In July 2016, the University of Vienna hosted the 3rd ISA Forum of Sociology, the interim congress of the International Sociological Association with more than 5000 participants from around the world. Herein the section ‘Feminist Theory and Gender Studies’ of the Austrian Sociological Association, the section ‘Women’s and Gender Studies’ of the German Sociological Association and the committee ‘Gender Studies’ of the Swiss Sociological Association—represented by their speakers and the editors of this issue—successfully had applied to organize a common session. The idea behind has been to go global with the issue of care and care work and to analyze current trends in this field of debate and practice, which have to be seen strongly connected with the recent societal development. The articles published in this special issue are based on contributions made in this session.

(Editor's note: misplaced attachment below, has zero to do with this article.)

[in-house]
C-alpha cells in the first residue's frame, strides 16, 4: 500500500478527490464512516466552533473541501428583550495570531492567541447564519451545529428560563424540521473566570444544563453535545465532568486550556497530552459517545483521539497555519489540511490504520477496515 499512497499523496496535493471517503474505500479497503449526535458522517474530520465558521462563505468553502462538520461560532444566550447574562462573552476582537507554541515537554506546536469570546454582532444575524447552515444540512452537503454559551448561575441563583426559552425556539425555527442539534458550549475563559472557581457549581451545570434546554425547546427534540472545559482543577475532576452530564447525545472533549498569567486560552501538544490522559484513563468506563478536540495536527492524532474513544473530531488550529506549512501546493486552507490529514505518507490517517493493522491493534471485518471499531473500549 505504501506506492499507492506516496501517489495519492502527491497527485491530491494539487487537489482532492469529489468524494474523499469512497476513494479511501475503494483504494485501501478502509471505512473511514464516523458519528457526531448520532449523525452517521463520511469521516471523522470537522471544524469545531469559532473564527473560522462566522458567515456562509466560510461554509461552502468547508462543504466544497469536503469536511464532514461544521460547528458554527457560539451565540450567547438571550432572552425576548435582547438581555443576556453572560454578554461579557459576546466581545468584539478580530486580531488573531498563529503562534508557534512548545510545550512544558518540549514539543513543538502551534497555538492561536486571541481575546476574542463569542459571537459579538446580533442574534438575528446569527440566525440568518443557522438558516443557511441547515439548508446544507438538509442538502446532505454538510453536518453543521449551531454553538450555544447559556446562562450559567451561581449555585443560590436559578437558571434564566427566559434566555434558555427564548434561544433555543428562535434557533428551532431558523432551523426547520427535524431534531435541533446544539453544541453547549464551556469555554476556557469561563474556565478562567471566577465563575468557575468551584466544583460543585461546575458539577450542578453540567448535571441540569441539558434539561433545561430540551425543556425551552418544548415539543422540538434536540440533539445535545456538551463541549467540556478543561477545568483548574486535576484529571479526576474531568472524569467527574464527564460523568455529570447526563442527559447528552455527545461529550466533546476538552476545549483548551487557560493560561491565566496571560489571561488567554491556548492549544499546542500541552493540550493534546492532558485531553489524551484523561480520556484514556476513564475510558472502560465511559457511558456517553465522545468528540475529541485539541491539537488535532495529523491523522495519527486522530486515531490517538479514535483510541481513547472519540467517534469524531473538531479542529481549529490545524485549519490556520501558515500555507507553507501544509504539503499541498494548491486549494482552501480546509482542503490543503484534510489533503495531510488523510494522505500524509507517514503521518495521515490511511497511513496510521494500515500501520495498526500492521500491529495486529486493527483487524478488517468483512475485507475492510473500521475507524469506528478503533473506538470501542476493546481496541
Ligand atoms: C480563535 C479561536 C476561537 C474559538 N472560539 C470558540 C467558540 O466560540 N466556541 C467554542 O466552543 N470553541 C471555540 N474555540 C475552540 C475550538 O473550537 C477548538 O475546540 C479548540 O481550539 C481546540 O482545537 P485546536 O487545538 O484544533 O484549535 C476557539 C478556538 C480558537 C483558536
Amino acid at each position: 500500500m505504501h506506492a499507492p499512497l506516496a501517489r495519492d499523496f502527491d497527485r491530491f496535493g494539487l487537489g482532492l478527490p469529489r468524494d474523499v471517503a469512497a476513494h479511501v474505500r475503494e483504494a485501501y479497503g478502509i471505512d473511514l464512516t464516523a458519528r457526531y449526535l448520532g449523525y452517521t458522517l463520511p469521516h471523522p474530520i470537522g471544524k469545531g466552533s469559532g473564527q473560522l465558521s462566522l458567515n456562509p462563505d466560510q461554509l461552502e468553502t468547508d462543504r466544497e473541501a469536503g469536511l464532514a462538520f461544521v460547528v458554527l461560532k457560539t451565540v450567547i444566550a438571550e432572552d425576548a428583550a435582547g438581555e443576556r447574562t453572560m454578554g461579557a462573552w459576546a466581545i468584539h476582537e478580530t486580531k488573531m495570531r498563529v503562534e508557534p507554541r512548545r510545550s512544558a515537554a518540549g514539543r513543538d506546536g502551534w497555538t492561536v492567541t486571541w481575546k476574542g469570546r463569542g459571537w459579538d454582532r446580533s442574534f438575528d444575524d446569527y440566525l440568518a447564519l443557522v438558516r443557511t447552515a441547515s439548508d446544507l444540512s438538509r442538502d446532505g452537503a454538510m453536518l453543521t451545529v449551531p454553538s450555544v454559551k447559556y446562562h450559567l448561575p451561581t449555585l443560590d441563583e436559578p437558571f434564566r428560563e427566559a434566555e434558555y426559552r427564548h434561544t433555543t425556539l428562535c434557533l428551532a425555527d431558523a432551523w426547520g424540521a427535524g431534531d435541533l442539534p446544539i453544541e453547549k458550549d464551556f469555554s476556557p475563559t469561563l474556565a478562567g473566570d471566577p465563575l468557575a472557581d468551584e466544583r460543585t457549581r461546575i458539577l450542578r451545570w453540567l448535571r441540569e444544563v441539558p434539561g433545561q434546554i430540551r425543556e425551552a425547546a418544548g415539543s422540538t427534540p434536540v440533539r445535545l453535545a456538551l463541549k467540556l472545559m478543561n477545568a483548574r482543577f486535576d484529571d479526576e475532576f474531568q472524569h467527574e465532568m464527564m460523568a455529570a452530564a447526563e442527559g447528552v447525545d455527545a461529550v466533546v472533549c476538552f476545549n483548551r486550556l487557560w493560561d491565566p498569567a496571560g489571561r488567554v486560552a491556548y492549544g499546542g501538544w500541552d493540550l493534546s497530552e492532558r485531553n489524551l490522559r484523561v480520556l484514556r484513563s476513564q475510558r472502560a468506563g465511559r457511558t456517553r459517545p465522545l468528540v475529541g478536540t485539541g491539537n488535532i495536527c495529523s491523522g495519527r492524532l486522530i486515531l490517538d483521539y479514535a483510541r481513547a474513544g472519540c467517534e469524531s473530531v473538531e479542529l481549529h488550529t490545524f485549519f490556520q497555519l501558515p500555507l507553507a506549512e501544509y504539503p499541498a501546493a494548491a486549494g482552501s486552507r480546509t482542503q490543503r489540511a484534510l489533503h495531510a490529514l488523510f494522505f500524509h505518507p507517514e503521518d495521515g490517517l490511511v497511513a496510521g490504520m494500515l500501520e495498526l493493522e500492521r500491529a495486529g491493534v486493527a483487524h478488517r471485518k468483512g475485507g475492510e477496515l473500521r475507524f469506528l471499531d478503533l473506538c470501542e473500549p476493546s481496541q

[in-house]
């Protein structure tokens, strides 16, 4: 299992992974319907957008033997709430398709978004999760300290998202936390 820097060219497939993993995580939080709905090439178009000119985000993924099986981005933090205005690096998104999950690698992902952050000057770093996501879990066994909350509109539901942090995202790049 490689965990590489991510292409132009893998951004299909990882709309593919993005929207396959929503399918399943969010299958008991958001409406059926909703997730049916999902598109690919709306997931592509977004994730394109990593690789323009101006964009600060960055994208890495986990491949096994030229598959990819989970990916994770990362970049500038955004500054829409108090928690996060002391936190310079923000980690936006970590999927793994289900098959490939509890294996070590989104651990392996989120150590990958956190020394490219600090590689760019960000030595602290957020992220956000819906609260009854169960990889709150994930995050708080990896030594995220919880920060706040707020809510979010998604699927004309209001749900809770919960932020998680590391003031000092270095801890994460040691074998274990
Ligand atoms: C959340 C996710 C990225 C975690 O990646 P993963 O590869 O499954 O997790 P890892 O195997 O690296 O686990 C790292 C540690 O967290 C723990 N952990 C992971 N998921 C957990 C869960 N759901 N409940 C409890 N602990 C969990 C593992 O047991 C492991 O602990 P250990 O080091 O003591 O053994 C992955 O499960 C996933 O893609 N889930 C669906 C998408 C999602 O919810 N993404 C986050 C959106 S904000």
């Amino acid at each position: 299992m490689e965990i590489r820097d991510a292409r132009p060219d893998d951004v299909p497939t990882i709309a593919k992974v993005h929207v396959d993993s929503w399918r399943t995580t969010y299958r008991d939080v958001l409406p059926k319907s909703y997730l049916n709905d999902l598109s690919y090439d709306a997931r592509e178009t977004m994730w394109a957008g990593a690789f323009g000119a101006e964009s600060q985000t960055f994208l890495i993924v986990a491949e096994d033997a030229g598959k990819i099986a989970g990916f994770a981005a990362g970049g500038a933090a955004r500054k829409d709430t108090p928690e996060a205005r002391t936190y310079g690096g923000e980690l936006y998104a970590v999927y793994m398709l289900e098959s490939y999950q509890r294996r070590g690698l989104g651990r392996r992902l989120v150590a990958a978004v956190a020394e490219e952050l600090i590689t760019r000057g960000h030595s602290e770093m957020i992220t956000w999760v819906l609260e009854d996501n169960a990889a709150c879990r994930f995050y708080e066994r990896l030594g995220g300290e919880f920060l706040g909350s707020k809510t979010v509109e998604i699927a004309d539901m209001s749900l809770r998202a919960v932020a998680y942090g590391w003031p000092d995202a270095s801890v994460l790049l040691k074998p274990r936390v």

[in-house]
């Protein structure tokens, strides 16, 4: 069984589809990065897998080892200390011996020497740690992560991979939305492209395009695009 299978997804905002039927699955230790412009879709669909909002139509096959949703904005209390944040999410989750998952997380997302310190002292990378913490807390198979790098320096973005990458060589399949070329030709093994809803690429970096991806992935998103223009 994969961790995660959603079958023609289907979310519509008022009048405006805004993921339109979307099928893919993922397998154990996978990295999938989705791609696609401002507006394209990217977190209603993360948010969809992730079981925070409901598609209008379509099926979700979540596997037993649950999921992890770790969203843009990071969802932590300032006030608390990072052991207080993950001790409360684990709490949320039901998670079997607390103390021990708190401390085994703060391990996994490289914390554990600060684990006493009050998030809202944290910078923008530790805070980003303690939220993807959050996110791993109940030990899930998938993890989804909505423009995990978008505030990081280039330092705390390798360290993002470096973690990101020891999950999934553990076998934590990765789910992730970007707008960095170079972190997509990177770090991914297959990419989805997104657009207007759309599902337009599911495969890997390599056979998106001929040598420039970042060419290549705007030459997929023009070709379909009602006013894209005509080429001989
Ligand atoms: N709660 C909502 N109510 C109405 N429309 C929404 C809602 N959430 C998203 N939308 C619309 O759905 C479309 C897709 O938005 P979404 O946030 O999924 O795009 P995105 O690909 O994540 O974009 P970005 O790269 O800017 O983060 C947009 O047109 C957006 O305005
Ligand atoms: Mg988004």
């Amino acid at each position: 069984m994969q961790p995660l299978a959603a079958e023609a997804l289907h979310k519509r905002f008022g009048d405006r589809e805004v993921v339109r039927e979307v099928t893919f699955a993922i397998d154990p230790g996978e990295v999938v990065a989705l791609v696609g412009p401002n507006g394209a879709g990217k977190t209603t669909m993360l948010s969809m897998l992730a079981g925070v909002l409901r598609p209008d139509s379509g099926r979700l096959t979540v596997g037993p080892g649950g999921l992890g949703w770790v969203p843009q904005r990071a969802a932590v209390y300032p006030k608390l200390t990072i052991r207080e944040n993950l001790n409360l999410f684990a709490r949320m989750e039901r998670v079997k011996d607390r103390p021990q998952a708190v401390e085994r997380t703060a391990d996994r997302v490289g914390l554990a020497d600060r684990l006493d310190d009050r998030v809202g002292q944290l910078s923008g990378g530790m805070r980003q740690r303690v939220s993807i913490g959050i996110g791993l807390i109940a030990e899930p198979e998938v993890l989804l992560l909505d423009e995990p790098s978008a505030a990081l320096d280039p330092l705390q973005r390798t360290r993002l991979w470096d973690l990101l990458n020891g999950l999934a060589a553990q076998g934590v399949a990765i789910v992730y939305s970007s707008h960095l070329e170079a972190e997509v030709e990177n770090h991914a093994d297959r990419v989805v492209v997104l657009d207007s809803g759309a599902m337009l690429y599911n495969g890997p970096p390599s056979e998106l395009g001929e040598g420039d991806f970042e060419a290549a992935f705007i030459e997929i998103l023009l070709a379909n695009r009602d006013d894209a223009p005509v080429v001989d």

These contributions touch on two levels that we, the editors, consider relevant for the publication of this special issue. First, they provide a critical and detailed theoretical understanding of care and care work. Second, the articles illustrate that international reach of the research on care and care work. This research is informed by empirical work based on case studies in Austria, Chile, Germany, India, Spain, the United States and the United Kingdom, and outline from a local perspective new tendencies and developments on a global scale. Therefore, the composition of the collection of articles includes a wide range of important issues of current research on care and care work as well as findings, insights and results concerning the current changes in the field.